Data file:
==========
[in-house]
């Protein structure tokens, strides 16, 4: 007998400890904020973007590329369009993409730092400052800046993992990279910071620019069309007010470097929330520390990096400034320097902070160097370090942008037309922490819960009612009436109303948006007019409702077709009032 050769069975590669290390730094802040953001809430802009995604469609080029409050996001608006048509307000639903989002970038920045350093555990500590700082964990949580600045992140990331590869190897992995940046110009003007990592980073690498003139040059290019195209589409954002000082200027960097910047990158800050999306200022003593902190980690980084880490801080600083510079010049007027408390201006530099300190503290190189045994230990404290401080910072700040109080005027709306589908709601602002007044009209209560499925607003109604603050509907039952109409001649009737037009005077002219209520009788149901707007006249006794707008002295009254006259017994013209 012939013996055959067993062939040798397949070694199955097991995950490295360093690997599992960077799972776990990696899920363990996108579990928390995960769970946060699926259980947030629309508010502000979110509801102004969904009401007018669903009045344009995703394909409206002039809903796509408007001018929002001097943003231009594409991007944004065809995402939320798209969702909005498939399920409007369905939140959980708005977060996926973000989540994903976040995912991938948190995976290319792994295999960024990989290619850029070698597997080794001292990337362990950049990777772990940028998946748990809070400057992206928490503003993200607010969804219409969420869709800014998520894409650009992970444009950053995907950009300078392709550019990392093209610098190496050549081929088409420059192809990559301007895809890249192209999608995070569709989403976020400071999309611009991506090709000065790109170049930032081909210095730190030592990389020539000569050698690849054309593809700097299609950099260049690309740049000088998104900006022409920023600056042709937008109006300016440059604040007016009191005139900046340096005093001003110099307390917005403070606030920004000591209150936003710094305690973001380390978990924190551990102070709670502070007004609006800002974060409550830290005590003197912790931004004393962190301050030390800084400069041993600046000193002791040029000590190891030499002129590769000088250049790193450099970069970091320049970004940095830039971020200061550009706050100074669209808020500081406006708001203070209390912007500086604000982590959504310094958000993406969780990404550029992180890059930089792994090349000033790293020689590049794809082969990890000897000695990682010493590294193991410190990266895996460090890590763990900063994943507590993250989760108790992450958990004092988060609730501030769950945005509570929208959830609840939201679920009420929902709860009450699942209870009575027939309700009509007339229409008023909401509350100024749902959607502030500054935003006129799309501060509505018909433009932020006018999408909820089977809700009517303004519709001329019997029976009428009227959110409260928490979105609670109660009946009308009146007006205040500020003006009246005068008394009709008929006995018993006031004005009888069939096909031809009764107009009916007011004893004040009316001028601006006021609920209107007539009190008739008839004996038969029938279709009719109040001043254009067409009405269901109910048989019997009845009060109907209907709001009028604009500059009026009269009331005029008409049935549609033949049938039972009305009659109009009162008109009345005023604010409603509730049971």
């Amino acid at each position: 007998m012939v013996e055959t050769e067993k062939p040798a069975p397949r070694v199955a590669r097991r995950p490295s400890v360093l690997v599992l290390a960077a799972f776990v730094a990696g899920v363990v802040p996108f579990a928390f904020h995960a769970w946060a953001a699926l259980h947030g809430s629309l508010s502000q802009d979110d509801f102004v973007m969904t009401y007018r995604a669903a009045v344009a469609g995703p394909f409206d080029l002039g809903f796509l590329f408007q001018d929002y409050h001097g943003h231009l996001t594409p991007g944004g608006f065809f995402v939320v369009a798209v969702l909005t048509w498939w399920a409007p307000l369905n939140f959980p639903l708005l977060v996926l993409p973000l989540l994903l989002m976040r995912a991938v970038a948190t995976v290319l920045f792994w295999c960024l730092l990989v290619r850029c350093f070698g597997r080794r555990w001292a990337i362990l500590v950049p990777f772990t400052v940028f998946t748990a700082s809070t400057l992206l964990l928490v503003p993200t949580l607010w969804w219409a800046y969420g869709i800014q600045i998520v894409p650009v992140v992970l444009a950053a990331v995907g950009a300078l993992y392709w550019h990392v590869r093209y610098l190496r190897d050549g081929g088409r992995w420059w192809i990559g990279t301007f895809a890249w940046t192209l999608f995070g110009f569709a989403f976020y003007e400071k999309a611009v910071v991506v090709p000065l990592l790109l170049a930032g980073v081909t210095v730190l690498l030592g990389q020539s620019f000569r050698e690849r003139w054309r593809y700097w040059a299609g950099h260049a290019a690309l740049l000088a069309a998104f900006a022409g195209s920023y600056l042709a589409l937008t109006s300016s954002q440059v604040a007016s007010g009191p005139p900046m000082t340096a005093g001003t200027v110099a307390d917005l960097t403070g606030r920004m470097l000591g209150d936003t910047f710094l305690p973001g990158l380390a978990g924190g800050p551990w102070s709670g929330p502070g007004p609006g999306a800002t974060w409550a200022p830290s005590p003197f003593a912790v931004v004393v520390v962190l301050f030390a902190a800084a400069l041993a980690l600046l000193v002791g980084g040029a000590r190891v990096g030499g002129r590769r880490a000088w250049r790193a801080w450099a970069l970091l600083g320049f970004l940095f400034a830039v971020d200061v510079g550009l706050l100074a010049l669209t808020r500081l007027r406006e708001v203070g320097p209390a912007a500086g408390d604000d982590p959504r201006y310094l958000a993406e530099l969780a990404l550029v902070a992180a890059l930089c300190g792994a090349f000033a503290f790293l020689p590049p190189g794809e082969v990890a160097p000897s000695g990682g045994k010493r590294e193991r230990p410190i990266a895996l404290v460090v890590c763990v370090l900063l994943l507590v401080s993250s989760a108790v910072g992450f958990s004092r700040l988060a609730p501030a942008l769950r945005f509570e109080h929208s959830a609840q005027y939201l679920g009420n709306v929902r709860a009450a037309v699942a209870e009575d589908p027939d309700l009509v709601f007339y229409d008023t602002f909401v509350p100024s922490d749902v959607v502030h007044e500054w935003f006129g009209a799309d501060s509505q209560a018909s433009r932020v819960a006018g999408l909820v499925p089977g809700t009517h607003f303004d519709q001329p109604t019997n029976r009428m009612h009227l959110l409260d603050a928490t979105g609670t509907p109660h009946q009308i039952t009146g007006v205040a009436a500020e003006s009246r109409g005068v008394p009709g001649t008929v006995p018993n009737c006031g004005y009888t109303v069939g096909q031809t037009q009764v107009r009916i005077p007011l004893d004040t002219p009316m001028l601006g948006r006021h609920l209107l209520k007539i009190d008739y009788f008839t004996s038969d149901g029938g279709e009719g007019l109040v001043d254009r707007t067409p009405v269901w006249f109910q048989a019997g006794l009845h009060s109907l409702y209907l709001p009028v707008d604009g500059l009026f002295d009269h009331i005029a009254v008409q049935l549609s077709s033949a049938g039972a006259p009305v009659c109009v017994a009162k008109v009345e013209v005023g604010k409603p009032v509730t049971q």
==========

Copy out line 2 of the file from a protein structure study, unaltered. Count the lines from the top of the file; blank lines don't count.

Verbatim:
């Protein structure tokens, strides 16, 4: 007998400890904020973007590329369009993409730092400052800046993992990279910071620019069309007010470097929330520390990096400034320097902070160097370090942008037309922490819960009612009436109303948006007019409702077709009032 050769069975590669290390730094802040953001809430802009995604469609080029409050996001608006048509307000639903989002970038920045350093555990500590700082964990949580600045992140990331590869190897992995940046110009003007990592980073690498003139040059290019195209589409954002000082200027960097910047990158800050999306200022003593902190980690980084880490801080600083510079010049007027408390201006530099300190503290190189045994230990404290401080910072700040109080005027709306589908709601602002007044009209209560499925607003109604603050509907039952109409001649009737037009005077002219209520009788149901707007006249006794707008002295009254006259017994013209 012939013996055959067993062939040798397949070694199955097991995950490295360093690997599992960077799972776990990696899920363990996108579990928390995960769970946060699926259980947030629309508010502000979110509801102004969904009401007018669903009045344009995703394909409206002039809903796509408007001018929002001097943003231009594409991007944004065809995402939320798209969702909005498939399920409007369905939140959980708005977060996926973000989540994903976040995912991938948190995976290319792994295999960024990989290619850029070698597997080794001292990337362990950049990777772990940028998946748990809070400057992206928490503003993200607010969804219409969420869709800014998520894409650009992970444009950053995907950009300078392709550019990392093209610098190496050549081929088409420059192809990559301007895809890249192209999608995070569709989403976020400071999309611009991506090709000065790109170049930032081909210095730190030592990389020539000569050698690849054309593809700097299609950099260049690309740049000088998104900006022409920023600056042709937008109006300016440059604040007016009191005139900046340096005093001003110099307390917005403070606030920004000591209150936003710094305690973001380390978990924190551990102070709670502070007004609006800002974060409550830290005590003197912790931004004393962190301050030390800084400069041993600046000193002791040029000590190891030499002129590769000088250049790193450099970069970091320049970004940095830039971020200061550009706050100074669209808020500081406006708001203070209390912007500086604000982590959504310094958000993406969780990404550029992180890059930089792994090349000033790293020689590049794809082969990890000897000695990682010493590294193991410190990266895996460090890590763990900063994943507590993250989760108790992450958990004092988060609730501030769950945005509570929208959830609840939201679920009420929902709860009450699942209870009575027939309700009509007339229409008023909401509350100024749902959607502030500054935003006129799309501060509505018909433009932020006018999408909820089977809700009517303004519709001329019997029976009428009227959110409260928490979105609670109660009946009308009146007006205040500020003006009246005068008394009709008929006995018993006031004005009888069939096909031809009764107009009916007011004893004040009316001028601006006021609920209107007539009190008739008839004996038969029938279709009719109040001043254009067409009405269901109910048989019997009845009060109907209907709001009028604009500059009026009269009331005029008409049935549609033949049938039972009305009659109009009162008109009345005023604010409603509730049971």